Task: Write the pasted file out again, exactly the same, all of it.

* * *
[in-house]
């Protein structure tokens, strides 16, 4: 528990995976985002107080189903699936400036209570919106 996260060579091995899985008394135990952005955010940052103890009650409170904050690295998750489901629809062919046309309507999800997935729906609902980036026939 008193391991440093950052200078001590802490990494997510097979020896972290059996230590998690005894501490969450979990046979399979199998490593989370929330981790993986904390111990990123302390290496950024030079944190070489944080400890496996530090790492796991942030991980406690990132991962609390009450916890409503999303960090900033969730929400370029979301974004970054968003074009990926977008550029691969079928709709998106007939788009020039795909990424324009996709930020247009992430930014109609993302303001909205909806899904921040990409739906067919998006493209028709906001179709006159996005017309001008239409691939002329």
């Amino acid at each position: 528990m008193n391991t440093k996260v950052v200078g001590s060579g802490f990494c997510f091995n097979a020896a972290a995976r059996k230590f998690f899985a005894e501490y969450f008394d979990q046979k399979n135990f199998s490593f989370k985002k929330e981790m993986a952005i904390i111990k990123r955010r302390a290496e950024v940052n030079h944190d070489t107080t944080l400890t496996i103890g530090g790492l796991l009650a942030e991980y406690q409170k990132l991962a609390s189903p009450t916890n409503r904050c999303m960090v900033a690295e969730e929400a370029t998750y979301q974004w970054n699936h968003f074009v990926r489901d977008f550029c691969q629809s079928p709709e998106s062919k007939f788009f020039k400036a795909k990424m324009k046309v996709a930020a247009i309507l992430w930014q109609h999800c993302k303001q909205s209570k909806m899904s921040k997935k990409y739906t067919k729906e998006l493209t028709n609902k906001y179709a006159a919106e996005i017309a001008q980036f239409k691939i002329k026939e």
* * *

[in-house]
């Protein structure tokens, strides 16, 4: 528990995976985002107080189903699936400036209570919106 996260060579091995899985008394135990952005955010940052103890009650409170904050690295998750489901629809062919046309309507999800997935729906609902980036026939 008193391991440093950052200078001590802490990494997510097979020896972290059996230590998690005894501490969450979990046979399979199998490593989370929330981790993986904390111990990123302390290496950024030079944190070489944080400890496996530090790492796991942030991980406690990132991962609390009450916890409503999303960090900033969730929400370029979301974004970054968003074009990926977008550029691969079928709709998106007939788009020039795909990424324009996709930020247009992430930014109609993302303001909205909806899904921040990409739906067919998006493209028709906001179709006159996005017309001008239409691939002329």
């Amino acid at each position: 528990m008193n391991t440093k996260v950052v200078g001590s060579g802490f990494c997510f091995n097979a020896a972290a995976r059996k230590f998690f899985a005894e501490y969450f008394d979990q046979k399979n135990f199998s490593f989370k985002k929330e981790m993986a952005i904390i111990k990123r955010r302390a290496e950024v940052n030079h944190d070489t107080t944080l400890t496996i103890g530090g790492l796991l009650a942030e991980y406690q409170k990132l991962a609390s189903p009450t916890n409503r904050c999303m960090v900033a690295e969730e929400a370029t998750y979301q974004w970054n699936h968003f074009v990926r489901d977008f550029c691969q629809s079928p709709e998106s062919k007939f788009f020039k400036a795909k990424m324009k046309v996709a930020a247009i309507l992430w930014q109609h999800c993302k303001q909205s209570k909806m899904s921040k997935k990409y739906t067919k729906e998006l493209t028709n609902k906001y179709a006159a919106e996005i017309a001008q980036f239409k691939i002329k026939e």